For the last few years, the Indian Motorcycle Industry has shown an exceptional growth in terms of new models and types of bikes sold. We now have almost every type of bike available at every price point. Enthusiasts also have been kept happy by the companies with enough affordable performance oriented bikes.
Rewinding to 2-3 decades, there were many more interesting bikes that were available at that time. So today we bring you eight such legendary bikes which paved way for the industry we are seeing today.
Royal Enfield Cast Iron 500
Royal Enfield has kept the old world charm intact even in their latest motorcycles. This is one of the main reasons why purists and fans are still loyal too the brand. However, some things have changed due to modern technology. Because of this, many enthusiasts still swear by the the cast iron Bullet and consider it to be an absolute masterpiece.
One of the quirky element of the bike was its right-hand side gear shifter. Newbie riders always find it hard to remember this configurations and often pressed brakes instead of gear and vice versa. The cast iron Bullet also had the hand painted pinstripe logo of Royal Enfield and also has few immaculate, properly nerd-only features like CB point ignition. Even though the cast iron Bullets are not as sturdy or dependent as the modern ones and were infamous for breaking down unexpectedly, they sure have a charm that can’t be replicated with the new generation of Royal Enfield motorcycles.
Yamaha RD 350
The Yamaha RD 350 is one of the most iconic bikes of its time. It can be credited with starting the performance biking segment in India without being very expensive (it was a bit on the higher side though). The RD in its name stands for Rajdoot and it was known as that only upon launching (Rajdoot 350). Predecessor to the later launched RX 100, the Rajdoot 350 was powered by a parallel-twin, two-stroke motor that made 28 Bhp in Low Torque variant and 31 Bhp in the High Torque variant. The bike became a rage in India due to its performance.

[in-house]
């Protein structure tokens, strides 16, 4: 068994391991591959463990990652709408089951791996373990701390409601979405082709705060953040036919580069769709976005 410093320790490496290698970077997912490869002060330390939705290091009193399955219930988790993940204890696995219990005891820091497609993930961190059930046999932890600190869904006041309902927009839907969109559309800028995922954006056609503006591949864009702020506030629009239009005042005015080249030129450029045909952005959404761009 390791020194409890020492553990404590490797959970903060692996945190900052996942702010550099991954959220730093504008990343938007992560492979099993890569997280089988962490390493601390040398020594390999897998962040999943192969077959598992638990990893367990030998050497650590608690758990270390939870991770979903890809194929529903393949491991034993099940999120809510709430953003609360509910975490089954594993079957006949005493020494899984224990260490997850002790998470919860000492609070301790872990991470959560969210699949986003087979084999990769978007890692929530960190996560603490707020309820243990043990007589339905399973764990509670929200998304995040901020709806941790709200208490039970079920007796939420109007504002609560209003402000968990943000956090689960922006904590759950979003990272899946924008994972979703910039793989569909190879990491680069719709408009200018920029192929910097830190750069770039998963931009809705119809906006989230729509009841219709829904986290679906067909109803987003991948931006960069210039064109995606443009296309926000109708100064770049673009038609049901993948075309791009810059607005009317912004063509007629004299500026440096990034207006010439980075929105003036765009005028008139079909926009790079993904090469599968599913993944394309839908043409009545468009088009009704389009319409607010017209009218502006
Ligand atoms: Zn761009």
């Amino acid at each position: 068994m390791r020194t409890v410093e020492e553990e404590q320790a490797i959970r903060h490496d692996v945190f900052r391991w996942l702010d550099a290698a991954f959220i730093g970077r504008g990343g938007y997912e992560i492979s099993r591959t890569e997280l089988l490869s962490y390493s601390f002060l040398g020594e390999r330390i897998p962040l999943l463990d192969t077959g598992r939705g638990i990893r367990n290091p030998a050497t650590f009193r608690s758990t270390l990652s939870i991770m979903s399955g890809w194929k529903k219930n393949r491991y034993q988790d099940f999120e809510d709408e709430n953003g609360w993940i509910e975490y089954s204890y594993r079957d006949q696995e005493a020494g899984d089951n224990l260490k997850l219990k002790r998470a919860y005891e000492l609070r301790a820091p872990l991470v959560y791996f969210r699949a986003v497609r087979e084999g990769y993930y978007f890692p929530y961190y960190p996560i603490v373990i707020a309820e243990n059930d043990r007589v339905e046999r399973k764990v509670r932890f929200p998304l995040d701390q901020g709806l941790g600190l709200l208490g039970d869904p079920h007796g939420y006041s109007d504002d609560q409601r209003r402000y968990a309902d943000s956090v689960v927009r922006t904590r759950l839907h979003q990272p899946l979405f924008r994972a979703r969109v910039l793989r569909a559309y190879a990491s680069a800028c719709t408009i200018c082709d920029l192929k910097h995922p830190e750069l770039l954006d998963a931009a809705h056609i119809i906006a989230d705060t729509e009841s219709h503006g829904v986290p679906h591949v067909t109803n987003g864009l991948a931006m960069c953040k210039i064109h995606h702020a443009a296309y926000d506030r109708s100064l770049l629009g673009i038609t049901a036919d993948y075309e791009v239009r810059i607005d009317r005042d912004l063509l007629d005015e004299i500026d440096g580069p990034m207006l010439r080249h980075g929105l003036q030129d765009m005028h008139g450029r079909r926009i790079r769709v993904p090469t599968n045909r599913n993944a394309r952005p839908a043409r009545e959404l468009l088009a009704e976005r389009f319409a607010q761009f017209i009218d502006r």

This motorcycle is a collectors delight in modern times and adorns many enthusiasts garages in India. Many famous celebrities like John Abraham and M.S. Dhoni are proud owners of the RD 350. A well restored example can fetch around Rs. 2 lakh or more in the used market.
The RX-Z was based on the RX 135 and was launched as a sportier alternative to it. However, the standards set by RX-100 were way too high to be achieved and while the RX-Z was a good bike, it could never taste the same success. The bike was launched in 1990 and got power from a 132cc, air-cooled, 2-stroke engine. It was the same unit as in RX-135 and RXG but it produced more power in RXZ. The high revving engine churned out around 14 Bhp at 7,500 rpm and 12 Nm at 6,500 rpm. It could go up to 120 km/h.
The bike offered low resonating exhaust mufflers, disc brake at front and telescopic suspension at the front and dual shocks at the rear. The bike was considered as a scaled down RD350. The five-speed transmission allowed it to cruise at high speeds while returning a decent fuel economy.